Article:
# On fungi and fabrics

A recent article in Physical Review Letters reports on “self-propelled droplet removal” from fibers — the authors designed hydrophobic fibers with the property that when water droplets grow and coalesce on them, the energy released by the coalescence flings the drops off the fibers. The underlying phenomenon is one we’ve all seen: two water droplets, on a window for example, will rapidly merge into one when they come into contact since the one large droplet has less surface area, and therefore less interfacial energy, than two small droplets. The merger is very fast, driven by the large amount of energy associated with an air-water interface being transformed into the kinetic energy of the water. Here, this kinetic energy is sufficient to fling the drop away.

The paper is neat. As noted in the synopsis in Physics, the effect of droplet removal has been seen before in other material contexts, such as planar surfaces. Zhang & colleagues show with experiments and simulation that the high curvature of the fibers causes droplets to fling themselves much more easily than is possible on flat surfaces.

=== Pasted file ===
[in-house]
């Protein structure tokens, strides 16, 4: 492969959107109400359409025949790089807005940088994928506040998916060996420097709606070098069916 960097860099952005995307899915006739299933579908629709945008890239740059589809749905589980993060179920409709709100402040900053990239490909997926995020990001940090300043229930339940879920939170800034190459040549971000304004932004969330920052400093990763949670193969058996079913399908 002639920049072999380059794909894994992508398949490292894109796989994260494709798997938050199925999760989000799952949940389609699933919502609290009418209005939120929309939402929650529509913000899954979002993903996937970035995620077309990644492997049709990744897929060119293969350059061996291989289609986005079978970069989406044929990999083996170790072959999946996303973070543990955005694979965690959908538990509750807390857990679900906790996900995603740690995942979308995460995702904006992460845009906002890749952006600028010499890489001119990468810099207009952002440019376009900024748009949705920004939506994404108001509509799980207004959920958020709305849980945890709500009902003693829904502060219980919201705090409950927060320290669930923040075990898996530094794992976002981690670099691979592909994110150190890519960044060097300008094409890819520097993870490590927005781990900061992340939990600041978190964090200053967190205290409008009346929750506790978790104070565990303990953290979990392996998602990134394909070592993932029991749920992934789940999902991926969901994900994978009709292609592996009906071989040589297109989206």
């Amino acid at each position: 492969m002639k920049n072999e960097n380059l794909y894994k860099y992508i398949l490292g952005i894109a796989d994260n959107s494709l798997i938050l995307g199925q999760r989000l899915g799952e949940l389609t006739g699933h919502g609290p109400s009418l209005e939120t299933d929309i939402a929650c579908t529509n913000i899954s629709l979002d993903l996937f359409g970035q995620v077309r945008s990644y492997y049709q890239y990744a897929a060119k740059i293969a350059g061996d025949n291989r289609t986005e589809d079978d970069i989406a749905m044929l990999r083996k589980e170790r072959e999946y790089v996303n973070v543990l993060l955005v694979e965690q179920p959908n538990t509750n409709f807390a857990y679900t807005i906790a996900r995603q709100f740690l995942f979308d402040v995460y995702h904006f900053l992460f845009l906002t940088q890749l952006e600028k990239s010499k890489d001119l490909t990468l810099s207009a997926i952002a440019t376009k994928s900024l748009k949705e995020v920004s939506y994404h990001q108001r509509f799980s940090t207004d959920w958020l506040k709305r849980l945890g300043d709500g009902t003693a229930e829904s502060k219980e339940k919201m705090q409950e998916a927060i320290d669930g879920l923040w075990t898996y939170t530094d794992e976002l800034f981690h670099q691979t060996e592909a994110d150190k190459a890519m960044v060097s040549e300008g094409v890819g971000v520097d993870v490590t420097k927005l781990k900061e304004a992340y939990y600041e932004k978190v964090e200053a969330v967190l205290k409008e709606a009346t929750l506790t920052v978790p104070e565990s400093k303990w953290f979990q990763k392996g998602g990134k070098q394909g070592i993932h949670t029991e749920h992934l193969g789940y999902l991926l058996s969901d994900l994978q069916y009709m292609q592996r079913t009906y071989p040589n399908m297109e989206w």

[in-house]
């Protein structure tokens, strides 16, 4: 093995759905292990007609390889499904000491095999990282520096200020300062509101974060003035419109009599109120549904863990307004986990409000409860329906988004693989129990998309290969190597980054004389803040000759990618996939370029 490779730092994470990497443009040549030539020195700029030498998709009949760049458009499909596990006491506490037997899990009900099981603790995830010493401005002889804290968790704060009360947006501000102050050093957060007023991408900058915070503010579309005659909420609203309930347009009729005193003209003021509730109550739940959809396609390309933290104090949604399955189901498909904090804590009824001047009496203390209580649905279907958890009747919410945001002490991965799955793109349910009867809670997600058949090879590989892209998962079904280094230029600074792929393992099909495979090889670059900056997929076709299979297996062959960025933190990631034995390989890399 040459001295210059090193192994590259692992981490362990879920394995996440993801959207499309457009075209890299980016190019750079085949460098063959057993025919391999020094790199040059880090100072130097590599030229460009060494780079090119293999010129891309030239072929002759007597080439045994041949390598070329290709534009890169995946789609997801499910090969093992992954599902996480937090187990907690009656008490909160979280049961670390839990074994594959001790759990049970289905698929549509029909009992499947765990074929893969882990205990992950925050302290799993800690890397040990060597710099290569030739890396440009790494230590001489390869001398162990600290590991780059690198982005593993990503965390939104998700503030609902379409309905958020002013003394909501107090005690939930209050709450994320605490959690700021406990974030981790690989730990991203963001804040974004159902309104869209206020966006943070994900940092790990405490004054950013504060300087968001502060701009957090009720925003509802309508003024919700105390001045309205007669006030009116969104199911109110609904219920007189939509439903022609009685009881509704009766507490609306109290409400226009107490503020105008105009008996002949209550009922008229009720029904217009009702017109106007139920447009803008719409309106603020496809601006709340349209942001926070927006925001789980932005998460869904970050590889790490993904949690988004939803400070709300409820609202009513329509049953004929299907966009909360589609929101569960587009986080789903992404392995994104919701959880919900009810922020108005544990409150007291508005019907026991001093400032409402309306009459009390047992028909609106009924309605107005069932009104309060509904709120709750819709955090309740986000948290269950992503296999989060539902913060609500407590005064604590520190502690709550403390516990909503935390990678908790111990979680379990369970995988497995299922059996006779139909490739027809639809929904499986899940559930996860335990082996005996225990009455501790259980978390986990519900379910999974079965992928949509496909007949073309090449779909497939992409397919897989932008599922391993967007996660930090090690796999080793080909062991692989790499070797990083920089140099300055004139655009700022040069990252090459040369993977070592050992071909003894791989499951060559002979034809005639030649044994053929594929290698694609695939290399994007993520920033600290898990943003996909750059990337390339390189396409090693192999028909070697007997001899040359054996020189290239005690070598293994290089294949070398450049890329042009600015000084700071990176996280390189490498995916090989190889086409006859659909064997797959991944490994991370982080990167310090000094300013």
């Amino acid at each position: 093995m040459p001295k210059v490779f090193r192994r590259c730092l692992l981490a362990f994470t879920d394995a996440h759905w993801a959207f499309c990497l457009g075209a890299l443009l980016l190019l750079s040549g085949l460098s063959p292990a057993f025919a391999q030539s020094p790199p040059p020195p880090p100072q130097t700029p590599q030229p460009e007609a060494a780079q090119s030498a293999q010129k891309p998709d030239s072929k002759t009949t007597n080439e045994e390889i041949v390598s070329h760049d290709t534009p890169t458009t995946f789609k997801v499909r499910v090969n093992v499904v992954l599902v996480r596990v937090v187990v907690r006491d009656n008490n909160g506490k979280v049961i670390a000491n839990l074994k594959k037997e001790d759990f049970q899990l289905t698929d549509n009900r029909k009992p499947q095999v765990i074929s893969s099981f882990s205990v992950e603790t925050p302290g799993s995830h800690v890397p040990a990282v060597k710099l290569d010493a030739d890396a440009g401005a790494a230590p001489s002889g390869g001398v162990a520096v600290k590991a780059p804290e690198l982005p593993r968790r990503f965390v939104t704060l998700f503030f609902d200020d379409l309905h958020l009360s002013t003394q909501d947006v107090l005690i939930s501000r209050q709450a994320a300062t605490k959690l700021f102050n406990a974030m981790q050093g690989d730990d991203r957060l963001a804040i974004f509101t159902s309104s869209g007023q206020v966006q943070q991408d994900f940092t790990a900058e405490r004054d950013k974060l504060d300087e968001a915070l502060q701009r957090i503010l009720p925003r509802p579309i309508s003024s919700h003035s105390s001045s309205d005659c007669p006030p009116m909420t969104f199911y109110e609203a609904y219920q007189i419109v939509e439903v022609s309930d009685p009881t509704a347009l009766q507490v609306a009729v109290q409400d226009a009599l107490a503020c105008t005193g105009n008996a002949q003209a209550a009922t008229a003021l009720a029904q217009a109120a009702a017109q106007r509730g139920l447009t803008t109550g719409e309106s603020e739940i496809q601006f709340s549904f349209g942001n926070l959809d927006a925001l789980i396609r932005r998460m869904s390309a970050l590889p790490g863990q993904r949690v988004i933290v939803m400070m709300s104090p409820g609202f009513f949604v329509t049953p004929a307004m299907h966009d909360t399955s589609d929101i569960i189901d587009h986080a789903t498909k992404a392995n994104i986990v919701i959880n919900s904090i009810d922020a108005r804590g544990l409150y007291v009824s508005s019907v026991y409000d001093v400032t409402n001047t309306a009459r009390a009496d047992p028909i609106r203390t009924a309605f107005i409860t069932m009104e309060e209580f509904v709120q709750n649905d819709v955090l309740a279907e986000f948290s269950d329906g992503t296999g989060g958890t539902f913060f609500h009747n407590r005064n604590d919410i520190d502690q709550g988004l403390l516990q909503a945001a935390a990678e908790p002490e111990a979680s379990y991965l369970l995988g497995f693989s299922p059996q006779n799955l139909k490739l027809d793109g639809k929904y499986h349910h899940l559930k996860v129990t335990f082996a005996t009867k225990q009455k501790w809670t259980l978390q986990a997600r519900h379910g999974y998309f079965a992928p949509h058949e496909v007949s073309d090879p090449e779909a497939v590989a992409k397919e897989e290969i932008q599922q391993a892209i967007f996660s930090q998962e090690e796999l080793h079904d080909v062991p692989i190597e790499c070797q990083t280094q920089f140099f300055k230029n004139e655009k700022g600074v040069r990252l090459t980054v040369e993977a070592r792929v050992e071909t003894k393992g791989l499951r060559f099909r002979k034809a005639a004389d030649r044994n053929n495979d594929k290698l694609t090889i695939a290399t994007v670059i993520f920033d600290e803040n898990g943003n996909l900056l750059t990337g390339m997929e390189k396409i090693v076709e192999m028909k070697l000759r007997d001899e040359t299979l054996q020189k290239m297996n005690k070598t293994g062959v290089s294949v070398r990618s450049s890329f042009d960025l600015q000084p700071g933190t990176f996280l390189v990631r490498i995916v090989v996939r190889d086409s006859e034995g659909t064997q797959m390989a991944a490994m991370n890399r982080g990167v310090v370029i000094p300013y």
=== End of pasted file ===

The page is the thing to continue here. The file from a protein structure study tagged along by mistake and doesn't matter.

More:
The reason I’m writing about this, though, is that there’s a very nice biophysical connection that isn’t mentioned in the paper. A practical use for surface-tension-mediated launching of droplets has been around for much, much longer than any man-made technology: it’s a mechanism by which many fungi scatter their spores.

In these “basidiomycete” fungi, fluid accumulates at the base of the hydrophobic fungal spores. When the growing droplet reaches the more hydrophilic “sterigma,” it suddenly wets it; this flings the droplet off and the spore goes along for the ride. (It’s somewhat surprising that the droplet doesn’t de-wet the spore, I suppose.) There’s a discussion of this, along with impressive images from high-speed video, in a 2005 paper from Anne Pringle and colleagues , from whom I learned of this remarkable phenomenon. (See the references there for citations of earlier papers, especially work from JCR Turner in the 1990s, on the physics of how the ballistospores work, and decades-old papers on fungal behaviors. There’s also more recent work on this, e.g. here, which looks neat, but which I haven’t read.) The droplets, by the way, are small: a few microns in radius.